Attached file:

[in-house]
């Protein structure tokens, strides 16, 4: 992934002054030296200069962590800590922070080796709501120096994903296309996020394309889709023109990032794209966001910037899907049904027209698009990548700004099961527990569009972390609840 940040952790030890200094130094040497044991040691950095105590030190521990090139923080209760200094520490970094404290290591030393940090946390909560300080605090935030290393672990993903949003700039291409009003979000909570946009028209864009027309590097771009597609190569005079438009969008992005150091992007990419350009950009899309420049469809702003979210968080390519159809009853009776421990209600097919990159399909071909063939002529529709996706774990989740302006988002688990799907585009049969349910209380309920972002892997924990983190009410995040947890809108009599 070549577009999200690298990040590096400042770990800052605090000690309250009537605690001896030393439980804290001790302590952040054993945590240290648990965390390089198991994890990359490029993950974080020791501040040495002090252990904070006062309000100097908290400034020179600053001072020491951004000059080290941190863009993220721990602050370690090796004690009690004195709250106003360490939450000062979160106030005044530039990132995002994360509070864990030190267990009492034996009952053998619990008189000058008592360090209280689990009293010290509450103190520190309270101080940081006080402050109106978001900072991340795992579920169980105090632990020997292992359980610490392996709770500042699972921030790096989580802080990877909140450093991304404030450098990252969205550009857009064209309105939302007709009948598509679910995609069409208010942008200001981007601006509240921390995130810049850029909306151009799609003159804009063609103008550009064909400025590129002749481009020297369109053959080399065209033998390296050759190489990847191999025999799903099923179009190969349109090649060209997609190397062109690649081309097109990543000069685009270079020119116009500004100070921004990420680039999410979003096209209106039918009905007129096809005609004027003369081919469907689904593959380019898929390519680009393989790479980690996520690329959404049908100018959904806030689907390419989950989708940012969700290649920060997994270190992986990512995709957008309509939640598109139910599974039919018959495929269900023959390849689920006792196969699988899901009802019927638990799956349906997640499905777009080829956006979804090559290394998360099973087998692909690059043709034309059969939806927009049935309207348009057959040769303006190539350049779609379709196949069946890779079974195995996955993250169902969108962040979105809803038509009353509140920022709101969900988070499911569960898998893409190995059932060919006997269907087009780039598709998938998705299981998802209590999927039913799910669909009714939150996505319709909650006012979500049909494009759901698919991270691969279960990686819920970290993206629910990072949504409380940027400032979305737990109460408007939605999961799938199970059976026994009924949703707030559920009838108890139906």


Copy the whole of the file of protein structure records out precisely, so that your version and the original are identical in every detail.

[in-house]
């Protein structure tokens, strides 16, 4: 992934002054030296200069962590800590922070080796709501120096994903296309996020394309889709023109990032794209966001910037899907049904027209698009990548700004099961527990569009972390609840 940040952790030890200094130094040497044991040691950095105590030190521990090139923080209760200094520490970094404290290591030393940090946390909560300080605090935030290393672990993903949003700039291409009003979000909570946009028209864009027309590097771009597609190569005079438009969008992005150091992007990419350009950009899309420049469809702003979210968080390519159809009853009776421990209600097919990159399909071909063939002529529709996706774990989740302006988002688990799907585009049969349910209380309920972002892997924990983190009410995040947890809108009599 070549577009999200690298990040590096400042770990800052605090000690309250009537605690001896030393439980804290001790302590952040054993945590240290648990965390390089198991994890990359490029993950974080020791501040040495002090252990904070006062309000100097908290400034020179600053001072020491951004000059080290941190863009993220721990602050370690090796004690009690004195709250106003360490939450000062979160106030005044530039990132995002994360509070864990030190267990009492034996009952053998619990008189000058008592360090209280689990009293010290509450103190520190309270101080940081006080402050109106978001900072991340795992579920169980105090632990020997292992359980610490392996709770500042699972921030790096989580802080990877909140450093991304404030450098990252969205550009857009064209309105939302007709009948598509679910995609069409208010942008200001981007601006509240921390995130810049850029909306151009799609003159804009063609103008550009064909400025590129002749481009020297369109053959080399065209033998390296050759190489990847191999025999799903099923179009190969349109090649060209997609190397062109690649081309097109990543000069685009270079020119116009500004100070921004990420680039999410979003096209209106039918009905007129096809005609004027003369081919469907689904593959380019898929390519680009393989790479980690996520690329959404049908100018959904806030689907390419989950989708940012969700290649920060997994270190992986990512995709957008309509939640598109139910599974039919018959495929269900023959390849689920006792196969699988899901009802019927638990799956349906997640499905777009080829956006979804090559290394998360099973087998692909690059043709034309059969939806927009049935309207348009057959040769303006190539350049779609379709196949069946890779079974195995996955993250169902969108962040979105809803038509009353509140920022709101969900988070499911569960898998893409190995059932060919006997269907087009780039598709998938998705299981998802209590999927039913799910669909009714939150996505319709909650006012979500049909494009759901698919991270691969279960990686819920970290993206629910990072949504409380940027400032979305737990109460408007939605999961799938199970059976026994009924949703707030559920009838108890139906």